It's worth noting, however, that people with consistently sensitive or oily skin may have problems using products that feature this ingredient; it is an acid so it can cause some redness, pain, or other irritation to some skin. This can be worsened if you use products containing ascorbic acid along with those containing other types of acids. 

It's suggested that you consult your dermatologist to see what product they recommend for your skin type. Also, try not to use a vitamin C product together with benzoyl peroxide products or anything containing retinol.

How to use and apply ascorbic acid

As long as your skin isn't too sensitive or oily to tolerate it, it's recommended that you use vitamin C daily or every other day. However, there’s some disagreement regarding the best time of day to apply it. Dr. Herrmann advises that either morning or evening is fine, as long as you apply it consistently at the same time of day. Also, if you're using a serum, make sure to apply it after washing your face.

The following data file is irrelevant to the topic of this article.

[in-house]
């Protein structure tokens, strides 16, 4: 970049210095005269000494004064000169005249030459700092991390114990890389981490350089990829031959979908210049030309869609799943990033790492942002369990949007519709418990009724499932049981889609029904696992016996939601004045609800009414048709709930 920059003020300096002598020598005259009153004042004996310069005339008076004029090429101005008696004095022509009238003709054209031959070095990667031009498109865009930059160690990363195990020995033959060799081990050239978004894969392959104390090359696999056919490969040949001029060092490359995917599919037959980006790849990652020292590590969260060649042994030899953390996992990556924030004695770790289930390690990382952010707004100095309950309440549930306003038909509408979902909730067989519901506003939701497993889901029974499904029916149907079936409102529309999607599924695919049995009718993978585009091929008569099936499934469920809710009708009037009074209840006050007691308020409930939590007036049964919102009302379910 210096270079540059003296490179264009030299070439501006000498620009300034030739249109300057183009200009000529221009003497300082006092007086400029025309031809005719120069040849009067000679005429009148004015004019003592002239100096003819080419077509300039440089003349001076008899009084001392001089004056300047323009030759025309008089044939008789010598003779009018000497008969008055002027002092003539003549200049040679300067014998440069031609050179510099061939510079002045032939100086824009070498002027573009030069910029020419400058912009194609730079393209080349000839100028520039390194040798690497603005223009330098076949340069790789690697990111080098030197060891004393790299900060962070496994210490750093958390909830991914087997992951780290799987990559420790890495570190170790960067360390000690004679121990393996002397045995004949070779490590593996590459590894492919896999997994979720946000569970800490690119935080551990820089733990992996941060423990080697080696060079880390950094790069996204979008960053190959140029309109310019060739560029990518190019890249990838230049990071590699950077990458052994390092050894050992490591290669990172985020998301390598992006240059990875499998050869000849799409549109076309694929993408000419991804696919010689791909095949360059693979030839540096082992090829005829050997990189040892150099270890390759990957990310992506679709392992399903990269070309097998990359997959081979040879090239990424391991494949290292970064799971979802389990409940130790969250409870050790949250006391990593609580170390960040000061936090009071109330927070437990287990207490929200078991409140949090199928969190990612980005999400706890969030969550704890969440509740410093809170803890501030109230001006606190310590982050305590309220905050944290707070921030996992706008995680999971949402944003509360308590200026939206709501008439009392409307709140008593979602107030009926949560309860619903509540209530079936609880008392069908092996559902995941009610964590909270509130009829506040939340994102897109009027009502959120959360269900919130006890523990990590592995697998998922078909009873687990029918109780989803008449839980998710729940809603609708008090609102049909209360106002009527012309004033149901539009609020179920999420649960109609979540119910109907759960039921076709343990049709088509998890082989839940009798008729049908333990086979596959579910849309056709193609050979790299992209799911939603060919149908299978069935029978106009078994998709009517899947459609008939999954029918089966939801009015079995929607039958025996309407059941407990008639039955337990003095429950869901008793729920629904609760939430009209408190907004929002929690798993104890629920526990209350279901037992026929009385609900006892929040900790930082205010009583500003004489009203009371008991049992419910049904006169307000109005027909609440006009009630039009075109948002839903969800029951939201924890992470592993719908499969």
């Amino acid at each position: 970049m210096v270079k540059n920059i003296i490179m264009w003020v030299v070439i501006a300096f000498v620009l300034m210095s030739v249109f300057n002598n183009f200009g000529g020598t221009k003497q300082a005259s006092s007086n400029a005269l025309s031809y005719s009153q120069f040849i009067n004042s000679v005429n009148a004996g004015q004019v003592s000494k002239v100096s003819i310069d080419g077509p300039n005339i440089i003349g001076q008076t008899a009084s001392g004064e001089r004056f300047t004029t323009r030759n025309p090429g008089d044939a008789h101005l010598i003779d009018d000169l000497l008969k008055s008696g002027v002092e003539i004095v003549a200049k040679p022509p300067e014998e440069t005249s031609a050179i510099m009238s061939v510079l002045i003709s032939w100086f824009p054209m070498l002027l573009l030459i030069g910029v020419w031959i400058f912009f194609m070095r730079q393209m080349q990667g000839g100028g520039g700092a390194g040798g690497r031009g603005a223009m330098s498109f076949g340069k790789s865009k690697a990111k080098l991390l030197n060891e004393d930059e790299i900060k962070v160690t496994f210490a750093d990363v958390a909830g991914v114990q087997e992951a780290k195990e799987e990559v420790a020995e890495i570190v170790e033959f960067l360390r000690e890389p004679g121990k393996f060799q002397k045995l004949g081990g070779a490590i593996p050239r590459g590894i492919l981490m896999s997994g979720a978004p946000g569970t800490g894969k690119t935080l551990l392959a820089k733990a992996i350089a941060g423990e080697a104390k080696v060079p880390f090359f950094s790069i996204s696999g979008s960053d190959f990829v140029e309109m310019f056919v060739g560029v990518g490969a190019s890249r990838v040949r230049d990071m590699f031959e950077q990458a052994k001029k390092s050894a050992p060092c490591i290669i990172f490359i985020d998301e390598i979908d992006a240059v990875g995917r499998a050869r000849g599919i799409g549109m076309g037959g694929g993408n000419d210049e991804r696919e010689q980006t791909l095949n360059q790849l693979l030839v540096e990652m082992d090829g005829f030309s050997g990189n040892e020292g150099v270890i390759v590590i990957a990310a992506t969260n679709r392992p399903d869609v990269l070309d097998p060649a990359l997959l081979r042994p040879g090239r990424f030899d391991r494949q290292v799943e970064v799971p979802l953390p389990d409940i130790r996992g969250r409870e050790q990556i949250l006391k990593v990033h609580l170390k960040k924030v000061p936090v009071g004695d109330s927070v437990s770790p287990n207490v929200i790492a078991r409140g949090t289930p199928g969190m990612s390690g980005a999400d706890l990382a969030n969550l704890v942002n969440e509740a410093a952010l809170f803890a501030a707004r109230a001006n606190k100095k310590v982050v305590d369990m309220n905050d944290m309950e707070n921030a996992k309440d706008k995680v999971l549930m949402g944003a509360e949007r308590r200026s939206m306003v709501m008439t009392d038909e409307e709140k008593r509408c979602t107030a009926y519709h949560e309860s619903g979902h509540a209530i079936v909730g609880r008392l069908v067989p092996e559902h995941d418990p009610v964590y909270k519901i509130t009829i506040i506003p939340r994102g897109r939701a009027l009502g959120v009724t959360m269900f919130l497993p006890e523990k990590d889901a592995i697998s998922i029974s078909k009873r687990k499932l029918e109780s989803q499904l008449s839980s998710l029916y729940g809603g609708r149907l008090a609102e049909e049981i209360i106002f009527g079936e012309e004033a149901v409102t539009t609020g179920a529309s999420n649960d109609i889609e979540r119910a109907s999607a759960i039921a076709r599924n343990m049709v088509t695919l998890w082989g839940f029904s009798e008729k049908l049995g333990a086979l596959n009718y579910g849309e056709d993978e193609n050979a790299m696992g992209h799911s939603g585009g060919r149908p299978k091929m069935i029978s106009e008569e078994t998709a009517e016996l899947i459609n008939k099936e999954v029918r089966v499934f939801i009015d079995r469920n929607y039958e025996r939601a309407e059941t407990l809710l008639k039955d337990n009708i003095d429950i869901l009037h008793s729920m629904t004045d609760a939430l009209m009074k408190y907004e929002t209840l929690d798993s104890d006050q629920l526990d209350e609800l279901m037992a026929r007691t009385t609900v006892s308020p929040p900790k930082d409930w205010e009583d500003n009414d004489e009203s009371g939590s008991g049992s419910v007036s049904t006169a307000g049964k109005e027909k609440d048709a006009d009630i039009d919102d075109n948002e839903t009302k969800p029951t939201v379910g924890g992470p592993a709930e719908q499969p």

While doctors say that serums are more effective than creams when it comes to reaping the benefits of vitamin C, Dr. Kristina Goldenberg clarifies this by saying that the form of the product is less important than the form of vitamin C that the product contains. She recommends using the purest form—meaning ascorbic acid or L-ascorbic acid. As a final thought, it's worth noting that ascorbic acid can also be more effective when combined with other antioxidants, such as vitamin E.  

Eunice Lucero-Lee
Eunice Lucero-Lee

Eunice Lucero-Lee is the Beauty Channel Editor for woman&home. A lifelong creative writer and beautyphile, she graduated from De La Salle University in 2002 and was hired a year later to front all beauty coverage for Pink Magazine, a teen lifestyle publication, after submitting a page-long thesis on why Stila was the best brand to come out of the Aughts. She was hired an hour later.